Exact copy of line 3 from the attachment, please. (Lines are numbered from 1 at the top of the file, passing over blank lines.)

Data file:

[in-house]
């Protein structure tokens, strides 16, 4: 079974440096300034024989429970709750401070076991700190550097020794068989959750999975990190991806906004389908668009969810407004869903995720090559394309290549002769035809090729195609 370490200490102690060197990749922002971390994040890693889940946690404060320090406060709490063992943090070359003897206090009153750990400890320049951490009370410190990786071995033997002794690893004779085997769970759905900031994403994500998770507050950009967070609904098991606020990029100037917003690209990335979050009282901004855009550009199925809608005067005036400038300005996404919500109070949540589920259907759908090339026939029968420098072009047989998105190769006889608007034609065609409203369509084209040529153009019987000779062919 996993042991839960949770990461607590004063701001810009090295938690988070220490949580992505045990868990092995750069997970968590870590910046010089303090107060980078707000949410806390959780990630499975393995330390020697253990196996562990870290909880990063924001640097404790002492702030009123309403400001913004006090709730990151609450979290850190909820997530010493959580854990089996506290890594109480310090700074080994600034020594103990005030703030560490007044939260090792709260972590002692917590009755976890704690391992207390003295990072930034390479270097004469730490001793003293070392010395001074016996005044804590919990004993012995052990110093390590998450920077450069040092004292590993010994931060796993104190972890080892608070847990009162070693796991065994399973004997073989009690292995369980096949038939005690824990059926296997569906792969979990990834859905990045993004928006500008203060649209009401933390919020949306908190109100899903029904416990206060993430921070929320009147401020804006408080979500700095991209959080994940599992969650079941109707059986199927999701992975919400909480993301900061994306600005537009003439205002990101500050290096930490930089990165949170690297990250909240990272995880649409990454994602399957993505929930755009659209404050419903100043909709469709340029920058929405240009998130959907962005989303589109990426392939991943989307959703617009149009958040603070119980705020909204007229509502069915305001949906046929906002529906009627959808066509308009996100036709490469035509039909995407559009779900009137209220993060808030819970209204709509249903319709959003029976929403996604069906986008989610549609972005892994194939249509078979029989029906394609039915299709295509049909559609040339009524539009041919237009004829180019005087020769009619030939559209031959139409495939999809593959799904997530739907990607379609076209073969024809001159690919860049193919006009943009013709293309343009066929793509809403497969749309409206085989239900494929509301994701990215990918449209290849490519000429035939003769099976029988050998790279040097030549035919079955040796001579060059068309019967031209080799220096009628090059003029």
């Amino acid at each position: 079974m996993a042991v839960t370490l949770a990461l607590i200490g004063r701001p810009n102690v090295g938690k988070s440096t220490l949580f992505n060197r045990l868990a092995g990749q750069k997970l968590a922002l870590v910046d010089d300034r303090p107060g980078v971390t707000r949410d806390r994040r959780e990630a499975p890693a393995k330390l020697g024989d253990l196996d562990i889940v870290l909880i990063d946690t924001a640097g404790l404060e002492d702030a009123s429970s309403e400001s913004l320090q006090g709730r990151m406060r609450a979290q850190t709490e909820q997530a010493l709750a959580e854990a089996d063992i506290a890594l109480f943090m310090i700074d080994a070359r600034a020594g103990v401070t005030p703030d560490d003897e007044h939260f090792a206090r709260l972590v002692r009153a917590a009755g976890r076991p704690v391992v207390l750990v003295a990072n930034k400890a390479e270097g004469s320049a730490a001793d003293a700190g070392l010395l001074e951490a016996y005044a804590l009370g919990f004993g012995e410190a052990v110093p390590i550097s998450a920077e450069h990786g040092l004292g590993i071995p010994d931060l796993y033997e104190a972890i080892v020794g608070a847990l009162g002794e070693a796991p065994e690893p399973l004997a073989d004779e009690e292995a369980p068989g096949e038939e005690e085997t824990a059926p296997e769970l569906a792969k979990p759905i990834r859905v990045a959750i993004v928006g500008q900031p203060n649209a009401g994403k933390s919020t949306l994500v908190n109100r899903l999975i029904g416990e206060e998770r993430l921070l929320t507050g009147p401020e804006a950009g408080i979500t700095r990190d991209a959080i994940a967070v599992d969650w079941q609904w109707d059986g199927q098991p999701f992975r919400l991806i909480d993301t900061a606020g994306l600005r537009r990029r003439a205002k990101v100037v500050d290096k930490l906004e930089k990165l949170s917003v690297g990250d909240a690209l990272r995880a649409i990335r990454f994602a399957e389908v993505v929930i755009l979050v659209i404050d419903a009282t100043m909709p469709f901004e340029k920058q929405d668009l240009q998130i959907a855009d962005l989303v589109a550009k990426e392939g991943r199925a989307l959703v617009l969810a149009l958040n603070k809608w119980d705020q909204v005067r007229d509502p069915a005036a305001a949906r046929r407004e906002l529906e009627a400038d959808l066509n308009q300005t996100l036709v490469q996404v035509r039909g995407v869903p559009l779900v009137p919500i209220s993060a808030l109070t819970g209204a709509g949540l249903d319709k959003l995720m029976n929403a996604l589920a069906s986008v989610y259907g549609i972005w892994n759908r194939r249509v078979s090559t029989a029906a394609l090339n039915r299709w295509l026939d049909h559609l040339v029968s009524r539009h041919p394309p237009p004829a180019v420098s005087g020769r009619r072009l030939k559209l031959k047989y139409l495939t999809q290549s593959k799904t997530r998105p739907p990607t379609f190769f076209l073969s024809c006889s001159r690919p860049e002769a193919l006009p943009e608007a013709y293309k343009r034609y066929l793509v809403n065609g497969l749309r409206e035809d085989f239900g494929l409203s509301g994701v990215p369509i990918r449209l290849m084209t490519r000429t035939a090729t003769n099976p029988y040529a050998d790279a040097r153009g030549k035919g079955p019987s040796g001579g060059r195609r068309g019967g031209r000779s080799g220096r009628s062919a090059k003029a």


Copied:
């Amino acid at each position: 079974m996993a042991v839960t370490l949770a990461l607590i200490g004063r701001p810009n102690v090295g938690k988070s440096t220490l949580f992505n060197r045990l868990a092995g990749q750069k997970l968590a922002l870590v910046d010089d300034r303090p107060g980078v971390t707000r949410d806390r994040r959780e990630a499975p890693a393995k330390l020697g024989d253990l196996d562990i889940v870290l909880i990063d946690t924001a640097g404790l404060e002492d702030a009123s429970s309403e400001s913004l320090q006090g709730r990151m406060r609450a979290q850190t709490e909820q997530a010493l709750a959580e854990a089996d063992i506290a890594l109480f943090m310090i700074d080994a070359r600034a020594g103990v401070t005030p703030d560490d003897e007044h939260f090792a206090r709260l972590v002692r009153a917590a009755g976890r076991p704690v391992v207390l750990v003295a990072n930034k400890a390479e270097g004469s320049a730490a001793d003293a700190g070392l010395l001074e951490a016996y005044a804590l009370g919990f004993g012995e410190a052990v110093p390590i550097s998450a920077e450069h990786g040092l004292g590993i071995p010994d931060l796993y033997e104190a972890i080892v020794g608070a847990l009162g002794e070693a796991p065994e690893p399973l004997a073989d004779e009690e292995a369980p068989g096949e038939e005690e085997t824990a059926p296997e769970l569906a792969k979990p759905i990834r859905v990045a959750i993004v928006g500008q900031p203060n649209a009401g994403k933390s919020t949306l994500v908190n109100r899903l999975i029904g416990e206060e998770r993430l921070l929320t507050g009147p401020e804006a950009g408080i979500t700095r990190d991209a959080i994940a967070v599992d969650w079941q609904w109707d059986g199927q098991p999701f992975r919400l991806i909480d993301t900061a606020g994306l600005r537009r990029r003439a205002k990101v100037v500050d290096k930490l906004e930089k990165l949170s917003v690297g990250d909240a690209l990272r995880a649409i990335r990454f994602a399957e389908v993505v929930i755009l979050v659209i404050d419903a009282t100043m909709p469709f901004e340029k920058q929405d668009l240009q998130i959907a855009d962005l989303v589109a550009k990426e392939g991943r199925a989307l959703v617009l969810a149009l958040n603070k809608w119980d705020q909204v005067r007229d509502p069915a005036a305001a949906r046929r407004e906002l529906e009627a400038d959808l066509n308009q300005t996100l036709v490469q996404v035509r039909g995407v869903p559009l779900v009137p919500i209220s993060a808030l109070t819970g209204a709509g949540l249903d319709k959003l995720m029976n929403a996604l589920a069906s986008v989610y259907g549609i972005w892994n759908r194939r249509v078979s090559t029989a029906a394609l090339n039915r299709w295509l026939d049909h559609l040339v029968s009524r539009h041919p394309p237009p004829a180019v420098s005087g020769r009619r072009l030939k559209l031959k047989y139409l495939t999809q290549s593959k799904t997530r998105p739907p990607t379609f190769f076209l073969s024809c006889s001159r690919p860049e002769a193919l006009p943009e608007a013709y293309k343009r034609y066929l793509v809403n065609g497969l749309r409206e035809d085989f239900g494929l409203s509301g994701v990215p369509i990918r449209l290849m084209t490519r000429t035939a090729t003769n099976p029988y040529a050998d790279a040097r153009g030549k035919g079955p019987s040796g001579g060059r195609r068309g019967g031209r000779s080799g220096r009628s062919a090059k003029a």